“When you’re travelling, food gives you a glimpse into the culture of a place, the people, their psyche. We found ourselves in a completely unexpected situation one night in Sri Lanka which resulted in one of the best meals of our trip and gaining a deeper understanding of Sri Lankan culture and the generosity of spirit of the Sri Lankan people.

It’s certainly not what we expected of a beach resort- in fact it’s quite the opposite. We’re in Mirissa, a seaside town in Sri Lanka famed for its whale watching and stunning beach. It’s rainy, windy and there is literally not another soul about. Sure, it’s off-season, but who knew that translated to shuttered windows, empty hotels and a town devoid of life?

We’re wandering the streets looking for dinner, so far the only option is an Italian joint- a concrete behemoth whose idea of mood lighting is alien white light bulbs. Not ideal. A quick scour on our phones reveals there’s another restaurant close by so we continue walking down the gloomy, dusty streets. We peer into the dimly lit garage, stacked chairs and tables line the walls and the air is slightly musty. There are unmistakable delicious smells coming from the rear of the building. We creep in and see a small woman hovering over a pot of dal bubbling away on a two burner stove.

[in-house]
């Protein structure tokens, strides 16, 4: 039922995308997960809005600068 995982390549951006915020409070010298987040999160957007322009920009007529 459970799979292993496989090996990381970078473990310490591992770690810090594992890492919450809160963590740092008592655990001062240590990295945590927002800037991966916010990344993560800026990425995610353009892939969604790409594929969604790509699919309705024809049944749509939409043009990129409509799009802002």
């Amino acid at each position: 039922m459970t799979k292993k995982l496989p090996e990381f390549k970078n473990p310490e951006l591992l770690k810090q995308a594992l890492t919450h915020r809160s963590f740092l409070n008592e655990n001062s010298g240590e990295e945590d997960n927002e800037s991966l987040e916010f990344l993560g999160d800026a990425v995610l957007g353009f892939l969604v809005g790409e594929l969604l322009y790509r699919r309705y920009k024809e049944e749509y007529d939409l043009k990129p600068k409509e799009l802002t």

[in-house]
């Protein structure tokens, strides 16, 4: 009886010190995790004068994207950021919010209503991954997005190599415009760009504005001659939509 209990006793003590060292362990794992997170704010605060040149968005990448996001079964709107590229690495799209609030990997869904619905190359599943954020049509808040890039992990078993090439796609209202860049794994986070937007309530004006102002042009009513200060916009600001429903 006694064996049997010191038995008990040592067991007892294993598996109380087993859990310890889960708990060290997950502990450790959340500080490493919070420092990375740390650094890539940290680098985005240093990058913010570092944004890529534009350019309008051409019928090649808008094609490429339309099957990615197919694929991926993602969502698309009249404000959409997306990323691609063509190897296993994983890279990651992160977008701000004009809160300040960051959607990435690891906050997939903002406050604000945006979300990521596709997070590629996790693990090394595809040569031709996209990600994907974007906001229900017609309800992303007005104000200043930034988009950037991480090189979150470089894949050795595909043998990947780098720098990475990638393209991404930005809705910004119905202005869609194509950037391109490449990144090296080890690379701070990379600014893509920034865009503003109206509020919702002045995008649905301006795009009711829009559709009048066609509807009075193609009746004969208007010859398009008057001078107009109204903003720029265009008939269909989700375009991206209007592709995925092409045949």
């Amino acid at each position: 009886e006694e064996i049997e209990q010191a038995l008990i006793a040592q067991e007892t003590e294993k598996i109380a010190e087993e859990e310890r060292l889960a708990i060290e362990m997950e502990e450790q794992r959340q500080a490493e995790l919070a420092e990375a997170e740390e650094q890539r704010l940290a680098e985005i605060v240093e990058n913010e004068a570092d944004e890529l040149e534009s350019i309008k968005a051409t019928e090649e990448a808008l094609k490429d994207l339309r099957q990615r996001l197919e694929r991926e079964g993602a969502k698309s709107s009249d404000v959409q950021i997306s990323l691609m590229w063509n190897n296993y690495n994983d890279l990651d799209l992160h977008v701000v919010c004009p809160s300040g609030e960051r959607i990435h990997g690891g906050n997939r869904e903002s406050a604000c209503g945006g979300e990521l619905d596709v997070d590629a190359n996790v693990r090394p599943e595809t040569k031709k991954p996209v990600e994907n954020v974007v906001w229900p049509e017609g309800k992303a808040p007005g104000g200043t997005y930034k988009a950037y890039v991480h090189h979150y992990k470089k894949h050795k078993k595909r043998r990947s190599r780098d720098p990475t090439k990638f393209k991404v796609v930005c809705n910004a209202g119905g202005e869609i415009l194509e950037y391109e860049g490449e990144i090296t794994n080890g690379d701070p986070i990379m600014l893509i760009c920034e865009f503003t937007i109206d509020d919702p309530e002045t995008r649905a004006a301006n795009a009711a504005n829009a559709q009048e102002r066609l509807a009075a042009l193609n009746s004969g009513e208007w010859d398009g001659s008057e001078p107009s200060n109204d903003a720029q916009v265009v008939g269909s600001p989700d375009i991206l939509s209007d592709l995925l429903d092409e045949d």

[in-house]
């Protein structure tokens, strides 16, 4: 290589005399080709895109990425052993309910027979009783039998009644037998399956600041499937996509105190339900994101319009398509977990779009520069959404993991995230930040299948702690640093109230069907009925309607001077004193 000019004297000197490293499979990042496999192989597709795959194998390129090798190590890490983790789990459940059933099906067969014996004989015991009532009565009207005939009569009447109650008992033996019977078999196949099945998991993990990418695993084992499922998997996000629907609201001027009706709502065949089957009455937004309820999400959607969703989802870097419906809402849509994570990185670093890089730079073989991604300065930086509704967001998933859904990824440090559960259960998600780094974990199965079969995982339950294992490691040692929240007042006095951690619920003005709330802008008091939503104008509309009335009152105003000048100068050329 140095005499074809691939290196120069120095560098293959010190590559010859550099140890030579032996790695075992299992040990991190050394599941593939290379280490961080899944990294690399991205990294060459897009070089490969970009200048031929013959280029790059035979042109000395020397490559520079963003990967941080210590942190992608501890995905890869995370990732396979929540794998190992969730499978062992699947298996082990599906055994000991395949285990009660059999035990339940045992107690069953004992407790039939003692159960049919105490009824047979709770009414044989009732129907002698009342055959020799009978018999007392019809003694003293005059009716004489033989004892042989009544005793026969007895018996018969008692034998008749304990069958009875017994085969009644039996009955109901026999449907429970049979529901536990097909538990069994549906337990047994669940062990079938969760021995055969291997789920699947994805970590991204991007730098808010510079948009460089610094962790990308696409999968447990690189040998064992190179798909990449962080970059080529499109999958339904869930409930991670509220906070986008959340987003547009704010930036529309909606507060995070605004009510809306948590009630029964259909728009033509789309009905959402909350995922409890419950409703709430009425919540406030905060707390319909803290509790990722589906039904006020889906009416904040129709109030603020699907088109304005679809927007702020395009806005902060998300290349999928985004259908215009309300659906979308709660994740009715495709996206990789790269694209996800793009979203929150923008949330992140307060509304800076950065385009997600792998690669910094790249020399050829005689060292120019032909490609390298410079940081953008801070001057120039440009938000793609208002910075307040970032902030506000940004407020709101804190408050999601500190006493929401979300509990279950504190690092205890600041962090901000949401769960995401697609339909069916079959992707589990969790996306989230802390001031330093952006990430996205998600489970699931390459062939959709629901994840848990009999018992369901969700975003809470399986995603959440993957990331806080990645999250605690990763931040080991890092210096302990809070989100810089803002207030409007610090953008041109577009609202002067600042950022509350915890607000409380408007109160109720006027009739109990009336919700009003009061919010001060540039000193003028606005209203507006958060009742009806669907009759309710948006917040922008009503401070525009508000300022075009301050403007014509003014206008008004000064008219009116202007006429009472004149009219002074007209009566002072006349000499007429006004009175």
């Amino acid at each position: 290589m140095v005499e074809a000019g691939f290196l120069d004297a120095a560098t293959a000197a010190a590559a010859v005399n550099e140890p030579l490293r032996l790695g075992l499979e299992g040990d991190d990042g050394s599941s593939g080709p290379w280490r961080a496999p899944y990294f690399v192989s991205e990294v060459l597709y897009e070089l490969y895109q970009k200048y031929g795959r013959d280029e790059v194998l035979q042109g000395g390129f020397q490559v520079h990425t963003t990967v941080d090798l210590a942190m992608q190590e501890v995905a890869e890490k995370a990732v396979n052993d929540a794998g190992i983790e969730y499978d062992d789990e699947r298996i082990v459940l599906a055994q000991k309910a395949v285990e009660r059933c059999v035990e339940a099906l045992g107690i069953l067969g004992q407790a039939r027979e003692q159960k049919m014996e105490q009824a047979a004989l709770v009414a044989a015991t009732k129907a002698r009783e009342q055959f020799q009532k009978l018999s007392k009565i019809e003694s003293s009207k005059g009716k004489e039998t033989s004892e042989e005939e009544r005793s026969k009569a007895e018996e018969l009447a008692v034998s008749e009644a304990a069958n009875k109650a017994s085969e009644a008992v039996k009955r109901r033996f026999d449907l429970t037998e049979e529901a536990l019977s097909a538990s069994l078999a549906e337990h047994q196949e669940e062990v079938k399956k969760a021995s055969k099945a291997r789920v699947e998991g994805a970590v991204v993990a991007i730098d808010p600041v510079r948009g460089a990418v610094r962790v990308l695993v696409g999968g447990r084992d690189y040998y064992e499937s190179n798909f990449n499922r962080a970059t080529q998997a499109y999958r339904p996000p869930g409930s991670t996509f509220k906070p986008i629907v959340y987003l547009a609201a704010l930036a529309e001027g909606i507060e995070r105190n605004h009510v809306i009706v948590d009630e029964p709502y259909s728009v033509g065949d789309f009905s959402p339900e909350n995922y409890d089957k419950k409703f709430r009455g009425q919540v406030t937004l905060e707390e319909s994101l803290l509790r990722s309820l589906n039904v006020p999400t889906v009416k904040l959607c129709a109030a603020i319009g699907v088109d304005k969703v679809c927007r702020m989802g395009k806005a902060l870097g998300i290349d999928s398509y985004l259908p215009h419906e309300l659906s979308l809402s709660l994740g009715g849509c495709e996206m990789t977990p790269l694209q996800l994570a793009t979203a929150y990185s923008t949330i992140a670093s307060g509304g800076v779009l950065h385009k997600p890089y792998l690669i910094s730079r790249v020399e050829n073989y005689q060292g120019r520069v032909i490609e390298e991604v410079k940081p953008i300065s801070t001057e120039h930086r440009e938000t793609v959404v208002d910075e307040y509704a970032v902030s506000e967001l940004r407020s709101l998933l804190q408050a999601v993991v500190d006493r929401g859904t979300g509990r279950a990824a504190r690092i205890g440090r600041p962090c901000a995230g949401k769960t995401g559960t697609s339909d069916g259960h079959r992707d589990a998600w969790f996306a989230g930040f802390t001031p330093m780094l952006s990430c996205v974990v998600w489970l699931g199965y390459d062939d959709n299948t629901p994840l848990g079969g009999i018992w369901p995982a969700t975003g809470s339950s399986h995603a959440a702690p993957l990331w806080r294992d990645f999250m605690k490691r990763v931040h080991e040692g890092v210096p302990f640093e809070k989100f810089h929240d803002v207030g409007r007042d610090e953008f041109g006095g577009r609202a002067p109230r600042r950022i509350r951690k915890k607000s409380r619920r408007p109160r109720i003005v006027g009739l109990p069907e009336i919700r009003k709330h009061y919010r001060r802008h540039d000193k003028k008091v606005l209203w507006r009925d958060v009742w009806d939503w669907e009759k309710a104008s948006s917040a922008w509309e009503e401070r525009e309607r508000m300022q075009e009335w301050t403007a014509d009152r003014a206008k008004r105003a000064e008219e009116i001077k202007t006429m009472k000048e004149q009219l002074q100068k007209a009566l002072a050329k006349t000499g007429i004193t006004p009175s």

‘Hello? Are you open?’ She jumps with surprise, a broad grin spreads across her face. ‘No, but are you looking for dinner? Are there no other restaurants open?’ We quickly dismiss all thoughts of the Italian and shake our heads. ‘Well come in then’. She leads us out of the garage, into her house, through her kitchen and into the lounge. Her daughter who is doing homework on the dining room table rolls her eyes, packs up her books and heads to her room. Her husband waves from the sofa where he’s watching Animal Planet as she ushers us into seats at the table. ‘What do you want to eat?’ ‘Anything is fine by us’ we answer gamely. She whips into the kitchen.

For the next hour we sit with her husband veering between 90s music hits and a programme about lion cubs. Finally she emerges from the kitchen with two plates piled high with spiced basmati rice, grilled chicken, creamy dal, beetroot chutney and crisp vegetables redolent with cardamom and curry leaves. ‘Eat, eat’ she urges us. ‘Sorry it took so long, I was cooking for the family too’. Flavoursome, fragrant and plentiful, there really is nothing like home cooking.

At first it’s slightly bizarre to be eating a meal in a stranger’s living room late at night but we talk about Sri Lanka, our families, travelling and by the end of the night it’s like being with old friends. Stuffed full, we push back our chairs, hug and shake hands. ‘Come back if you’re hungry over the next few days and there are no restaurants open’ she calls out as the family wave us goodbye from the front door.”